# A-level Mathematics/CIE/Pure Mathematics 1/Integration

## The Antiderivative

editIntegration is defined as the reverse process of differentiation. Thus, it is the process of finding the **antiderivative** of an expression.

The antiderivative is also called the *integral* of an expression, and is represented using the symbol .

e.g.

### The Constant of Integration

editA problem with integration is that many different expressions have the same derivative, such as and . Expressions with different constant terms may have the same derivative, so when we integrate an expression, we need to add an arbitrary constant to the end, which represents this unknown value.

Therefore,

In some scenarios, we have a point on a curve and an expression for its derivative. From that, we need to find the equation of the curve, which will require us to find the constant of integration by substituting the values from the point.

e.g. The point is on a curve with gradient . Find the equation of the curve.

## Definite Integrals

editA **definite integral** is an integral between two given bounds and . These bounds are written .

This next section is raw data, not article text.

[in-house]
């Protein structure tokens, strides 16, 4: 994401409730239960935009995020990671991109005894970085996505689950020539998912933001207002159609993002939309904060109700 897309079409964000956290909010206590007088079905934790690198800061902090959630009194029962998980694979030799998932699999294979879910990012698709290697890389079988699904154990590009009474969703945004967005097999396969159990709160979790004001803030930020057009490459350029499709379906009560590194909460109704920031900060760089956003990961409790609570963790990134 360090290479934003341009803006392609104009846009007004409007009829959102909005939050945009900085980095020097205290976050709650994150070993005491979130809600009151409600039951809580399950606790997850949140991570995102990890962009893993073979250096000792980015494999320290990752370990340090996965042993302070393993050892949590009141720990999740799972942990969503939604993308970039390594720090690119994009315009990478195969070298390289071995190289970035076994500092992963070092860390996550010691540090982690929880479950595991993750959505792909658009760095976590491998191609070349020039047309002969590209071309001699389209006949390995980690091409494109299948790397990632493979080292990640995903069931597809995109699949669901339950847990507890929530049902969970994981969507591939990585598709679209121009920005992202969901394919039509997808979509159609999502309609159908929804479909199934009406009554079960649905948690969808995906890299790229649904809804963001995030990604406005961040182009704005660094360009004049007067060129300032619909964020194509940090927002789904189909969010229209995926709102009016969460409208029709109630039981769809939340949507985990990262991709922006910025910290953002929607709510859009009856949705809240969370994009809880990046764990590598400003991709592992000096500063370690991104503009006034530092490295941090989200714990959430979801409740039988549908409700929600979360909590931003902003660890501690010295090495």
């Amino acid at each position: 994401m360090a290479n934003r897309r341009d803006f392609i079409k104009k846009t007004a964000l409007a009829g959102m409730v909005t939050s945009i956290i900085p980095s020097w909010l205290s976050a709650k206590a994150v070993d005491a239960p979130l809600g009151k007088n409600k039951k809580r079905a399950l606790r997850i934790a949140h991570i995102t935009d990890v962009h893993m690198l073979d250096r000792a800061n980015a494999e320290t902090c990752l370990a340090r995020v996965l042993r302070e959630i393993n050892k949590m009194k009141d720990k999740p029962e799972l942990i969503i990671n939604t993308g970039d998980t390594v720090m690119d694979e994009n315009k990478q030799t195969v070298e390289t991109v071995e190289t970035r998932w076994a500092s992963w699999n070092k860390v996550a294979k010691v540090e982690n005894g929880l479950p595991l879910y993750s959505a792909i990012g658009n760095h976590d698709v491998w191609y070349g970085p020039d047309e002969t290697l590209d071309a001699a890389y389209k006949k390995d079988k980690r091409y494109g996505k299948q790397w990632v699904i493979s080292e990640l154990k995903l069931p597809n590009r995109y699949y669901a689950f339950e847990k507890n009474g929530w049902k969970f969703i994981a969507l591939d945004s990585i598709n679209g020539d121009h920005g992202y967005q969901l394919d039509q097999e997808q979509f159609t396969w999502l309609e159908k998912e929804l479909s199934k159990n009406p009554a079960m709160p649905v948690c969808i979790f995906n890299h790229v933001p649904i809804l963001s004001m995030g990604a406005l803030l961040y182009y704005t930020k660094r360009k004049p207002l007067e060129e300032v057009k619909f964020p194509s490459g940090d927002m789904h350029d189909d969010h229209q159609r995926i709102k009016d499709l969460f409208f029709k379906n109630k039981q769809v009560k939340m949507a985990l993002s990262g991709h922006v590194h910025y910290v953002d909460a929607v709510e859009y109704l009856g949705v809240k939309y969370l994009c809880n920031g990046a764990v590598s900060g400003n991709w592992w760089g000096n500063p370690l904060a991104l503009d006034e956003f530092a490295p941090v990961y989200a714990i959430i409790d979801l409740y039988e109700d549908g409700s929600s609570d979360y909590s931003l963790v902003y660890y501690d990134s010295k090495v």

For a function with integral , the definite integral

e.g. Find

Note that with definite integrals, the arbitrary constants cancel out. This means we don't actually need to write them when working with definite integrals.

### Improper Integrals

editAn **improper integral** is a definite integral where one of the bounds is invalid.

e.g. is invalid at

To evaluate an improper integral, we need to find the limit of the integral as one of the bounds approaches the value we are looking for.

### Area under a Curve

editA definite integral can be used to find the area under a curve.

e.g. Find the area bounded by , the x-axis, the line and the line

### Solids of Revolution

editA **solid of revolution** is a volume which is obtained by rotating a curve about an axis between two bounds.

The volume can be calculated as the sum of a series of tiny cylinders. If we're rotating about the x-axis, this sum is equal to where is the width of each cylinder. As approaches zero, the sum becomes .